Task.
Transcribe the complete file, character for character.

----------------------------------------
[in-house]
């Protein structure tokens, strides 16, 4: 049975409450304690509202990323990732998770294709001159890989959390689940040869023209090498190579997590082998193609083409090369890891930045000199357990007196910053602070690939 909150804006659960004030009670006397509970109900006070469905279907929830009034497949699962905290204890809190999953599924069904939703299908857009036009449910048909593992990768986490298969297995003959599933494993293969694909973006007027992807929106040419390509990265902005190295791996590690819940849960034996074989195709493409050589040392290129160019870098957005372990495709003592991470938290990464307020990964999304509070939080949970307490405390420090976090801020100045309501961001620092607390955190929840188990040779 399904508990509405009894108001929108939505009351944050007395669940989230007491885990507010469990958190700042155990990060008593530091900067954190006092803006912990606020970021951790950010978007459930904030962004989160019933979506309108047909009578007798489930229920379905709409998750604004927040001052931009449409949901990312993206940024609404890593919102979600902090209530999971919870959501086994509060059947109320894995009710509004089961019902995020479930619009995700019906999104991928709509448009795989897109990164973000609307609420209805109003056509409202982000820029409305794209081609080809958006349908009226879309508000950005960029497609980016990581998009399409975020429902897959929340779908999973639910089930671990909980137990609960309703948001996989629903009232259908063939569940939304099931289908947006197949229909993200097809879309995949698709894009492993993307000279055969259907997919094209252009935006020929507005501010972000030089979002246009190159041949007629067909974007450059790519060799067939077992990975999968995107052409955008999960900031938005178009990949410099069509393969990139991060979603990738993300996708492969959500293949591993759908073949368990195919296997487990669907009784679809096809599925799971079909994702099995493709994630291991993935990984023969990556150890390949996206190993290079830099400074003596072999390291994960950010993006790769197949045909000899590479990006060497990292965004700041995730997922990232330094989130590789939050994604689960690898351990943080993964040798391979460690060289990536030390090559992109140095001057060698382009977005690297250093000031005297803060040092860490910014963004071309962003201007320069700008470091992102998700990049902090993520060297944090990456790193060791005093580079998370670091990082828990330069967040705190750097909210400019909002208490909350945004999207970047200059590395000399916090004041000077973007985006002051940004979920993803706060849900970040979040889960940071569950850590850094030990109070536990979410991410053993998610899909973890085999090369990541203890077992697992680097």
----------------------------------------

[in-house]
């Protein structure tokens, strides 16, 4: 049975409450304690509202990323990732998770294709001159890989959390689940040869023209090498190579997590082998193609083409090369890891930045000199357990007196910053602070690939 909150804006659960004030009670006397509970109900006070469905279907929830009034497949699962905290204890809190999953599924069904939703299908857009036009449910048909593992990768986490298969297995003959599933494993293969694909973006007027992807929106040419390509990265902005190295791996590690819940849960034996074989195709493409050589040392290129160019870098957005372990495709003592991470938290990464307020990964999304509070939080949970307490405390420090976090801020100045309501961001620092607390955190929840188990040779 399904508990509405009894108001929108939505009351944050007395669940989230007491885990507010469990958190700042155990990060008593530091900067954190006092803006912990606020970021951790950010978007459930904030962004989160019933979506309108047909009578007798489930229920379905709409998750604004927040001052931009449409949901990312993206940024609404890593919102979600902090209530999971919870959501086994509060059947109320894995009710509004089961019902995020479930619009995700019906999104991928709509448009795989897109990164973000609307609420209805109003056509409202982000820029409305794209081609080809958006349908009226879309508000950005960029497609980016990581998009399409975020429902897959929340779908999973639910089930671990909980137990609960309703948001996989629903009232259908063939569940939304099931289908947006197949229909993200097809879309995949698709894009492993993307000279055969259907997919094209252009935006020929507005501010972000030089979002246009190159041949007629067909974007450059790519060799067939077992990975999968995107052409955008999960900031938005178009990949410099069509393969990139991060979603990738993300996708492969959500293949591993759908073949368990195919296997487990669907009784679809096809599925799971079909994702099995493709994630291991993935990984023969990556150890390949996206190993290079830099400074003596072999390291994960950010993006790769197949045909000899590479990006060497990292965004700041995730997922990232330094989130590789939050994604689960690898351990943080993964040798391979460690060289990536030390090559992109140095001057060698382009977005690297250093000031005297803060040092860490910014963004071309962003201007320069700008470091992102998700990049902090993520060297944090990456790193060791005093580079998370670091990082828990330069967040705190750097909210400019909002208490909350945004999207970047200059590395000399916090004041000077973007985006002051940004979920993803706060849900970040979040889960940071569950850590850094030990109070536990979410991410053993998610899909973890085999090369990541203890077992697992680097």